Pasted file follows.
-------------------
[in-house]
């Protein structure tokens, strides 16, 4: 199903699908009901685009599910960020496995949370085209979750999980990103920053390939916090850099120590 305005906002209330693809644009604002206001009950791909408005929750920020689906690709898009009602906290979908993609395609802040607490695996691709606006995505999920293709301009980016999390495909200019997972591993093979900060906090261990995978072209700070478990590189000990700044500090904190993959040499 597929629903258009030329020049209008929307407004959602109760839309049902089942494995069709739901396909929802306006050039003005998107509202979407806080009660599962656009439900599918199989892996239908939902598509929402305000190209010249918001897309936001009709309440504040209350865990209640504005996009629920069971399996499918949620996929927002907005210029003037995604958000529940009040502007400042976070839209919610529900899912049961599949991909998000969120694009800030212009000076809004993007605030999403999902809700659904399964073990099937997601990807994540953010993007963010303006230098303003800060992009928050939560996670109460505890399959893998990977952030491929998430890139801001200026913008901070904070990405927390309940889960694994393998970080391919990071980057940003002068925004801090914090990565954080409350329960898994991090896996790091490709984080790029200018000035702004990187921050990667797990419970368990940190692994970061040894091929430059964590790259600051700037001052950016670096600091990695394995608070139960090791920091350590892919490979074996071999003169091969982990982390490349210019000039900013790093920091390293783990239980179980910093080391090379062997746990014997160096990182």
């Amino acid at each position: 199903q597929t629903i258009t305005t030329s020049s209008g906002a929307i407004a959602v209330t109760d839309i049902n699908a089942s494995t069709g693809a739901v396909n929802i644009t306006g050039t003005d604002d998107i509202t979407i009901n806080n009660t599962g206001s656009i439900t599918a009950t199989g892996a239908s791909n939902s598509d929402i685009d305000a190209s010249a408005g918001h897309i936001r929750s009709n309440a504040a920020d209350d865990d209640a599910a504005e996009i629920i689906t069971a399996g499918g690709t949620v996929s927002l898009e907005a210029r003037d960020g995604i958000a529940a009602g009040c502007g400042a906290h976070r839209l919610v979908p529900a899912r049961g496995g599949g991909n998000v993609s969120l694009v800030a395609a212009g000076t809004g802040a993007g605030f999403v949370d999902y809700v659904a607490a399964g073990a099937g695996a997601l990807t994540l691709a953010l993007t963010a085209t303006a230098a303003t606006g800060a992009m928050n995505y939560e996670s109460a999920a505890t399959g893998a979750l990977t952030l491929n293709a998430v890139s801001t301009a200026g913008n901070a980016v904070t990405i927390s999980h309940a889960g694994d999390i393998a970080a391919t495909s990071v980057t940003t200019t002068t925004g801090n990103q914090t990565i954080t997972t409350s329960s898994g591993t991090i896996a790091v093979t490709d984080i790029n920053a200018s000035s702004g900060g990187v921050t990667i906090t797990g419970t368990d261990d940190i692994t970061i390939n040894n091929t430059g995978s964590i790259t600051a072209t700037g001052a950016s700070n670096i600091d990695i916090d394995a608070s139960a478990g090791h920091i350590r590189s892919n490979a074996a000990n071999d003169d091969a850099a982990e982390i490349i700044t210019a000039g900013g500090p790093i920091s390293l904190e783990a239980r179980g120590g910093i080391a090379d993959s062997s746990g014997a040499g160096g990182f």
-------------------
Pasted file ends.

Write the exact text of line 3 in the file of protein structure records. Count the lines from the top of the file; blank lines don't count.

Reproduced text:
């Amino acid at each position: 199903q597929t629903i258009t305005t030329s020049s209008g906002a929307i407004a959602v209330t109760d839309i049902n699908a089942s494995t069709g693809a739901v396909n929802i644009t306006g050039t003005d604002d998107i509202t979407i009901n806080n009660t599962g206001s656009i439900t599918a009950t199989g892996a239908s791909n939902s598509d929402i685009d305000a190209s010249a408005g918001h897309i936001r929750s009709n309440a504040a920020d209350d865990d209640a599910a504005e996009i629920i689906t069971a399996g499918g690709t949620v996929s927002l898009e907005a210029r003037d960020g995604i958000a529940a009602g009040c502007g400042a906290h976070r839209l919610v979908p529900a899912r049961g496995g599949g991909n998000v993609s969120l694009v800030a395609a212009g000076t809004g802040a993007g605030f999403v949370d999902y809700v659904a607490a399964g073990a099937g695996a997601l990807t994540l691709a953010l993007t963010a085209t303006a230098a303003t606006g800060a992009m928050n995505y939560e996670s109460a999920a505890t399959g893998a979750l990977t952030l491929n293709a998430v890139s801001t301009a200026g913008n901070a980016v904070t990405i927390s999980h309940a889960g694994d999390i393998a970080a391919t495909s990071v980057t940003t200019t002068t925004g801090n990103q914090t990565i954080t997972t409350s329960s898994g591993t991090i896996a790091v093979t490709d984080i790029n920053a200018s000035s702004g900060g990187v921050t990667i906090t797990g419970t368990d261990d940190i692994t970061i390939n040894n091929t430059g995978s964590i790259t600051a072209t700037g001052a950016s700070n670096i600091d990695i916090d394995a608070s139960a478990g090791h920091i350590r590189s892919n490979a074996a000990n071999d003169d091969a850099a982990e982390i490349i700044t210019a000039g900013g500090p790093i920091s390293l904190e783990a239980r179980g120590g910093i080391a090379d993959s062997s746990g014997a040499g160096g990182f």